I'm very excited to continue this series on digital photography basics! I often have people contact me with questions after receiving their first DSLR camera and I hope this series will provide you what some helpful information to get you started on your photography journey! I received my first DSLR about six years ago and I felt pretty lost and overwhelmed in the beginning. There's so much to learn! But if you work hard and practice, I know you'll make progress and will be happy with the beautiful images you get as a result! I think photography is a skill that is so important to learn because it gives you the ability to capture important memories in a beautiful and artistic way!
My hope in this post is to help you understand the basics about photography gear and what you need to know as you begin learning about digital photography. I am by no means an expert about all the gear that is out there, I simply want to share with you some of my favorites and some things I've learned along the way! I am a Canon user and so I will be focusing on Canon products (even though there's other great brands out there!).
I plan to do a more detailed post soon on all of the gear that I use for other professional photographers. However, I will go ahead and share the main gear that I use: Canon 5D Mark III, Canon 50mm 1.2L, Sigma Art 35mm 1.4, Canon 85mm 1.8, Canon 70-200 2.8L, Canon 50mm 2.5 Macro (I'm saving up for the 100L Macro), and the Canon 600EX Speedlite.
Zoom Lenses Vs. Prime Lenses
One of the first things you need to understand is the difference between zoom lenses and prime lenses. Zoom lenses offer a range of focal lengths allowing you to zoom in and out. Prime lens have a fixed focal length and the only way to "zoom" is to physically move your body. Every photographer has different preferences and a different style, but I almost solely use prime lenses. The reason I prefer prime lenses is primarily because they produce sharper pictures and they perform better in low light settings (because you can drop your aperture down as low as 1.2 depending on the lens). However, there are benefits to zoom lenses and one of the biggest is the versatility they offer you. Zoom lenses can be better for beginners because of the versatility and flexibility and because it's easier to compose a picture since you don't necessarily need to move your body to get the shot you want. Most starter DSLR's come with a zoom lens (usually an 18-55mm).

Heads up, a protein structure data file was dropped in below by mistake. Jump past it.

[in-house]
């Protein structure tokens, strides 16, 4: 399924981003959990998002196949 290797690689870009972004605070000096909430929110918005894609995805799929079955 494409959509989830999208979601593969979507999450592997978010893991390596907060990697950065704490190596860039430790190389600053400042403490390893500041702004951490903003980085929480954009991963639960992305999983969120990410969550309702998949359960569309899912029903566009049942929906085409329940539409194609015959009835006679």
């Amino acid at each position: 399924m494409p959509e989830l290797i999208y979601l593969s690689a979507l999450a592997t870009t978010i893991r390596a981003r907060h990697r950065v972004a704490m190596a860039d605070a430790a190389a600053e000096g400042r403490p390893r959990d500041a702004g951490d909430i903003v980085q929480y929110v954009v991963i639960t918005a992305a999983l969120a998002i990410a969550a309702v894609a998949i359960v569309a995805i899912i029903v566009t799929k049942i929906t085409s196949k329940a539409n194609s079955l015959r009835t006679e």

The First Lens I recommend Purchasing: The "Nifty Fifty"
Outside of your kit zoom lens, the first lens I always recommend purchasing is whats called the "Nifty Fifty" or the Canon 50mm 1.8. The 50mm 1.8 is Canon's least expensive lens and I think it's one of the best! It's very sharp and creates great bokeh (bokeh is the blur produced in the background of pictures). The 50mm is also versatile and can be used as a portrait lens but it can also be used in a lot of other situations. I remember when I first got the 50mm and I was AMAZED at how much better the quality was than my 18-55mm kit lens.
A Great Portrait Lens: The 85mm 1.8
Another great lens that I highly recommend (and still use to this day!) if you plan to take a lot of portraits of your children, family and friends, etc. is the Canon 85mm 1.8.The 85 produces amazingly sharp pictures, gives you great bokeh, and it gives you a beautiful, creamy background because the long focal length compresses the image. The 85 can be a little tricky to use because you can't fit much in the frame and it's only good for photographing small groups or one person. It's much less versatile than the 50mm which is why I don't recommend it being the first lens you purchase, but it is an excellent lens if you want to add to your collection!
Good Options for a Beginner DSLR
There's a lot of great options out there for beginners and this list is by no means exhaustive! The first DSLR I purchased was a Canon Rebel XS which isn't even being made anymore. Canon Rebels are great options and one that I recommend is the Canon Rebel T5.or the Canon Rebel T5i. The second camera I purchased was the Canon 60D and I still recommend the 60D to beginners if you have more money to spend.
If you found this post helpful, please share it with friends! Also, please leave comments below with questions or other posts you'd like to see and check back in two weeks for my next post in this series on: "Understanding Post-Processing."
*Please note: There are affiliate links throughout this post and I make a small commission off anything you decide to purchase through my links. However, all thoughts and opinions are my own.